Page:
• 17. Frantz, S.E.A.
    et al.
    Mikael, L.A.
    Nilsson, Peter
    Linköping University, Department of Physics, Chemistry and Biology, Organic Chemistry. Linköping University, The Institute of Technology.
    Inganäs, Olle
    Linköping University, The Institute of Technology. Linköping University, Department of Physics, Chemistry and Biology, Biomolecular and Organic Electronics.
    Hammarström, Per
    Linköping University, The Institute of Technology. Linköping University, Department of Physics, Chemistry and Biology, Biochemistry.
    Quantum efficiency and two-photon absorption cross-section of conjugated polyelectrolytes used for protein conformation measurements with applications on amyloid structures2007In: Chemical Physics, ISSN 0301-0104, E-ISSN 1873-4421, Vol. 336, no 2-3, p. 121-126Article in journal (Refereed)
    Abstract [en]

    Amyloid diseases such as Alzheimer's and spongiform encephalopathies evolve from aggregation of proteins due to misfolding of the protein structure. Early disease handling require sophisticated but yet simple techniques to follow the complex properties of the aggregation process. Conjugated polyelectrolytes (CPEs) have shown promising capabilities acting as optical biological sensors, since they can specifically bind to polypeptides both in solution and in solid phase. The structural changes in biomolecules can be monitored by changes of the optical spectra of the CPEs, both in absorption and emission modes. Notably, the studied CPEs possess multi-photon excitation capability, making them potential for in vivo imaging using laser scanning microscopy. Aggregation of proteins depends on concentration, temperature and pH. The optical effect on the molecular probe in various environments must also be investigated if applied in these environments. Here we present the results of quantum efficiency and two-photon absorption cross-section of three CPEs: POMT, POWT and PTAA in three different pH buffer systems. The extinction coefficient and quantum efficiency were measured. POMT was found to have the highest quantum efficiency being approximately 0.10 at pH 2.0. The two-photon absorption cross-section was measured for POMT and POWT and was found to be more than 18-25 times and 7-11 times that of Fluorescein, respectively. We also show how POMT fluorescence can be used to distinguish conformational differences between amyloid fibrils formed from reduced and non-reduced insulin in spectrally resolved images recorded with a laser scanning microscope using both one- and two-photon excitation. © 2007 Elsevier B.V. All rights reserved.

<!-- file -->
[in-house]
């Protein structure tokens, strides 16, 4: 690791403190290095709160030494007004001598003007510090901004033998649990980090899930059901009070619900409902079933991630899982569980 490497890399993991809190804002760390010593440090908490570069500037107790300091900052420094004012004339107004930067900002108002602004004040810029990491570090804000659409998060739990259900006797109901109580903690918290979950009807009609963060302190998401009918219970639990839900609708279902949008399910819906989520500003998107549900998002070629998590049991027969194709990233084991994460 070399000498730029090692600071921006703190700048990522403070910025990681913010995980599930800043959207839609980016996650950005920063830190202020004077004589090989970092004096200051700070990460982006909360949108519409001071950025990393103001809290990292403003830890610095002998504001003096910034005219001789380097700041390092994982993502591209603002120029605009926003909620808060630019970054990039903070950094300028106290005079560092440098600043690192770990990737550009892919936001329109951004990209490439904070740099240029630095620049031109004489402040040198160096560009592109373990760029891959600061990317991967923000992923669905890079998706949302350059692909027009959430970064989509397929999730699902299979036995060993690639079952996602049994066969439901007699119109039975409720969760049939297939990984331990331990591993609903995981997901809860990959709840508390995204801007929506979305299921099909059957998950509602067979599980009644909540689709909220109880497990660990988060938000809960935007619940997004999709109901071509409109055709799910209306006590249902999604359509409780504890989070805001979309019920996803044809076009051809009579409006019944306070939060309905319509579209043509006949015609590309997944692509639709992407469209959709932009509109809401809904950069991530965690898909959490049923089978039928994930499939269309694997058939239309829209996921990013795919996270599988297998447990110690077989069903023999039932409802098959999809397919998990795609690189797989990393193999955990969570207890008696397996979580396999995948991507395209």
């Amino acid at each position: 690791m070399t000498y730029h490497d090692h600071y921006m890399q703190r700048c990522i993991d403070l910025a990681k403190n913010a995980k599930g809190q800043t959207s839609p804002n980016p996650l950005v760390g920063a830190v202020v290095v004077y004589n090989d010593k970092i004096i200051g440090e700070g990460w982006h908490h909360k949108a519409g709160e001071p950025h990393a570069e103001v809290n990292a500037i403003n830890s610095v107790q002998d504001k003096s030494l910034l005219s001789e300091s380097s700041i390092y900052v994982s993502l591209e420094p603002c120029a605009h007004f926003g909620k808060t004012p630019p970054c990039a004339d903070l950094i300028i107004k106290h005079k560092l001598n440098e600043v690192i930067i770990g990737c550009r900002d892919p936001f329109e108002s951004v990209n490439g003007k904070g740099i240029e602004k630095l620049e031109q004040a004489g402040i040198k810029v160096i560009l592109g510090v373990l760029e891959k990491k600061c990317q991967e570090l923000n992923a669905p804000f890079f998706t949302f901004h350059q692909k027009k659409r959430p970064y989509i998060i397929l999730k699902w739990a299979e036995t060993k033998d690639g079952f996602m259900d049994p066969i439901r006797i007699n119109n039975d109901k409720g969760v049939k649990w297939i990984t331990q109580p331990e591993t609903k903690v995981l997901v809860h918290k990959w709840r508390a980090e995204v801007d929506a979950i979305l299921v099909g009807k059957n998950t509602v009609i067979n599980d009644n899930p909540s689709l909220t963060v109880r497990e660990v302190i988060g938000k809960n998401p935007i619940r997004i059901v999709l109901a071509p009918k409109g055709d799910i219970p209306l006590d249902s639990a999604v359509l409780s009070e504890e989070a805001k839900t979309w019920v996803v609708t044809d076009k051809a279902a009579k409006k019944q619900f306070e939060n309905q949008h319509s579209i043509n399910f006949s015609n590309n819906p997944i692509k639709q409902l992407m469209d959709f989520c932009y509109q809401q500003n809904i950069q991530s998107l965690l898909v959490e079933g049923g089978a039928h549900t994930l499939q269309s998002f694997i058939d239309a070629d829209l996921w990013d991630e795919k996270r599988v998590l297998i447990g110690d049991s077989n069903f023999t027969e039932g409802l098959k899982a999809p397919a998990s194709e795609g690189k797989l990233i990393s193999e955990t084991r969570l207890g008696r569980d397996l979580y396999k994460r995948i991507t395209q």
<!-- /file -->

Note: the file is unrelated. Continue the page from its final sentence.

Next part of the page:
• 18.
    Fritschi, Sarah K.
    et al.
    German Centre Neurodegenerat Disease DZNE, Germany; University of Tubingen, Germany; University of Tubingen, Germany.
    Cintron, Amarallys
    Emory University, GA 30329 USA.
    Ye, Lan
    German Centre Neurodegenerat Disease DZNE, Germany; University of Tubingen, Germany; University of Tubingen, Germany.
    Mahler, Jasmin
    German Centre Neurodegenerat Disease DZNE, Germany; University of Tubingen, Germany; University of Tubingen, Germany.
    Buehler, Anika